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Swing into spring with superfoods

Swing into spring with superfoods

Spring is finally here and along with it starts the fall of vibrant superfoods.

Superfoods pack a punch that is pleasing to your body. From preventing cancer to giving you beautiful skin, incorporating such foods into your diet can make a huge difference.

Science says nutrient-dense foods not only make you feel great, but may even reduce the risk of certain chronic health conditions, while providing multiple health benefits.

You have most likely heard the term “superfoods” to describe foods that will supposedly make you look great, feel great and help you live a longer, healthier life – but what are “superfoods” and what makes them so super? We spoke to health and wellness expert, Maria Ascencao who explained the importance of these foods.

Ascencao said superfoods are exceptionally nutrient-dense foods. She said they are usually high in vitamins, minerals, and antioxidants which can help prevent disease, lower cholesterol, reduce the risk of heart disease, help improve immunity and decrease inflammation.

“No single superfood can provide all the nutrition, health benefits, and energy needed to nourish the body. However, superfoods, incorporated into a healthy diet (which excludes processed foods and those high in sugar) may help balance blood sugar levels, maintain a healthy weight and fight chronic diseases like diabetes and even cancer,” said Ascencao.

The foods mentioned below will broaden your horizons and could just lead to a healthier you.

Swing into spring with superfoods
Spinach sandwich. Picture: Lisa Fotios


This leafy green is often underrated even though it is super nutritious and a great source of iron. Iron is particularly important for vegans and vegetarians, so add spinach to your salads, smoothies, and other dishes more often.

Swing into spring with superfoods
Cereal with apricot. Picture: Alexander Mils


With a velvety-peachy coat and creamy flesh, apricot is delicious when fresh but equally nutritious when dried. Drop the golden fruit in your cereal, salad, and desserts, or snack on it for wholesome goodness.

Swing into spring with superfoods
Rice and peas. Picture: Alesia Kozik


Fresh spring peas are so delicious that you could eat them on their own, uncooked, straight out of the pod. Peas have a good deal of B vitamins to help with energy production and are also rich in iron. Try steamed peas stirred into barley risotto, made from rice and a few fresh shrimp. Just add vegetable stock to pull the whole dish together.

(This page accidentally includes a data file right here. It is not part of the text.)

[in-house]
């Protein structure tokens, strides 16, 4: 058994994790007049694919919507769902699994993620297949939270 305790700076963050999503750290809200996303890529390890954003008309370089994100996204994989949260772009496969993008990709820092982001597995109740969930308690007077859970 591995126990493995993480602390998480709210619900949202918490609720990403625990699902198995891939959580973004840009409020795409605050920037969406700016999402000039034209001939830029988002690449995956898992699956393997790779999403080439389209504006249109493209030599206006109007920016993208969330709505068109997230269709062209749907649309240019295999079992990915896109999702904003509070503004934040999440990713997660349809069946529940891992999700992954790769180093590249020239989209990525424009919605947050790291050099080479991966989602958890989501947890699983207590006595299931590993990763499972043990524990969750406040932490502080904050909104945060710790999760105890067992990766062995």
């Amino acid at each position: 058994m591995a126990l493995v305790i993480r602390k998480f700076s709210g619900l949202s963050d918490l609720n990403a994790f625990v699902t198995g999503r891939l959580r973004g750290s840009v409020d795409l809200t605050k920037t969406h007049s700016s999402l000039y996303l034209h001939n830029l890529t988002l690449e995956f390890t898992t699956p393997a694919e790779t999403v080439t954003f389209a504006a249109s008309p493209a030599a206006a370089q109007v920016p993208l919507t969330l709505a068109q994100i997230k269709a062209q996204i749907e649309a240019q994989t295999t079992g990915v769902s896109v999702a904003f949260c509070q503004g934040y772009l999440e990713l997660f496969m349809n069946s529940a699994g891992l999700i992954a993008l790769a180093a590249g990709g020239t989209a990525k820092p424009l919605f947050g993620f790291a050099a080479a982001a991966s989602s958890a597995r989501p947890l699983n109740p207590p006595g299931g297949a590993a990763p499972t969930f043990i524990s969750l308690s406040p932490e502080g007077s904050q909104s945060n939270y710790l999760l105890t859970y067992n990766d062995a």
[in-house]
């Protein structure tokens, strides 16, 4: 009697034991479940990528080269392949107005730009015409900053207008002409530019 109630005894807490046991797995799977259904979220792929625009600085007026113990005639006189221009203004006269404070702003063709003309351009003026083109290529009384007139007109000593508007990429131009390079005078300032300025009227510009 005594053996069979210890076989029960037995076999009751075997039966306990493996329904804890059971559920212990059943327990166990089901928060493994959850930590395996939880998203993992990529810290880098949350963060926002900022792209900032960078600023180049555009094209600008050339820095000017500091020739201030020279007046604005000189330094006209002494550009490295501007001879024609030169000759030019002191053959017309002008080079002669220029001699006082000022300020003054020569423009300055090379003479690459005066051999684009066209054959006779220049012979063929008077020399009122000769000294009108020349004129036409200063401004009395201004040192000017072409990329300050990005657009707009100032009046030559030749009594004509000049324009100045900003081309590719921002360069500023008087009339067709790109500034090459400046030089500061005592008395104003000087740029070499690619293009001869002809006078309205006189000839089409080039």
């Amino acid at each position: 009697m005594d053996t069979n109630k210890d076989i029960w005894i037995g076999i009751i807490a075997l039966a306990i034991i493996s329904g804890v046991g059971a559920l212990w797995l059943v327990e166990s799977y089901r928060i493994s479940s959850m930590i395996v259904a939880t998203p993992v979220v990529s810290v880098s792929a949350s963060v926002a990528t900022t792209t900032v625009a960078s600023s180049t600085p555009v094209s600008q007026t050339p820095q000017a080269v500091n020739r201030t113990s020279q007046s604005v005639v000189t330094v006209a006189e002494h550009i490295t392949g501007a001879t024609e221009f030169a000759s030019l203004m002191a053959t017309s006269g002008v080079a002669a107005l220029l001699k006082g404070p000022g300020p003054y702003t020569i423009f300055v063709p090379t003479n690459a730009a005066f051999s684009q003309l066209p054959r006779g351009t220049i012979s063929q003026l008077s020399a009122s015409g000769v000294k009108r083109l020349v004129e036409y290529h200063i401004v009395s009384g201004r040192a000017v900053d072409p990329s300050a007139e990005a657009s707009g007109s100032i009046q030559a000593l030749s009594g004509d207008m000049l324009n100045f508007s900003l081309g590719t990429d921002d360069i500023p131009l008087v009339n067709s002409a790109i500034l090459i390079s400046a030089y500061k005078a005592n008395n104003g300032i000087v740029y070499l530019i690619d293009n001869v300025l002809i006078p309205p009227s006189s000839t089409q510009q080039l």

Swing into spring with superfoods
Bone broth. Picture: Pexels/Annushka Ahuja

Bone broth

Bone broth is rich in magnesium, calcium, collagen, and phosphorus. It can help to improve digestion and soothe gut inflammation, as well as improve the quality of the skin and keep joints healthy. Bone broth can be bought or made at home, and can be drunk straight or added to meals as a nutrient-rich stock.

Swing into spring with superfoods
Strawberries dessert. Picture: Susanne Jutzeler Sujufoto


Make sure you get your hands on some of these delicacies during the next few months, which make excellent wholesome snacks, breakfasts, and desserts. Plentiful antioxidants and impressive vitamin counts make this superfood especially good for decreasing your risk of a springtime cold or flu.

Swing into spring with superfoods
Enjoy asparagus lightly steamed, grilled, or pan-fried. Picture: Pexels


An abundance of bright green asparagus marks the beginning of spring. It is a super-rich source of vitamin K and folate. Keep asparagus spears looking their best by storing them upright in a glass with about two centimetres of water and they will stay fresh for a few days. Enjoy it lightly steamed, grilled, or pan-fried.

Swing into spring with superfoods
Apricot and cardamom bread and butter pudding. Picture: Rachel Allen

Apricot and cardamom bread and butter pudding

Serves: 4


10 fat green cardamom pods, peeled and crushed to give ¾ tsp

350ml regular or double cream, plus extra to serve, if wished

150ml milk

100g sugar (caster or granulated), plus 1 tbsp

3 eggs, beaten

1 tsp vanilla extract

50g dried apricots, chopped

50ml boiling water

6 slices of white bread, crusts removed (slightly stale if possible)

30g soft butter


Place the crushed cardamom seeds in a saucepan with the cream, milk, and 100g of sugar.

Stir over high heat as it comes up to the boil and make sure the sugar dissolves.

Once it comes to the boiling point, turn off the heat and set it aside for 2 minutes.

Put the beaten eggs and vanilla extract in a bowl, then pour over the cream mixture, whisking all the time.

Next, place the chopped apricots in a cup or heatproof bowl and pour the boiling water over them. Set the apricots aside to plump up while you butter the bread.

Lay the bread out on your worktop and butter it with the soft butter.

Cut the slices into 12 triangles. Lay 6 triangles of bread in the bottom of a 1 litre pie dish, buttered-side up.

Drain the plumped apricots then scatter them over the bread. Arrange the remaining triangles in a chevron design over the apricots.

Add the cream and egg mixture, then sprinkle with the 1 tablespoon sugar and set aside for 1 hour if possible (or overnight).

Preheat the oven to 180C and place a bain marie of steaming water in the middle of the oven (a roasting tin half full with boiling water).

Place the pie dish in the tin and cook for 1 hour or until golden and puffed. Allow to cool slightly, then serve with softly whipped cream.

Recipe by chef Rachel Allen

Original Article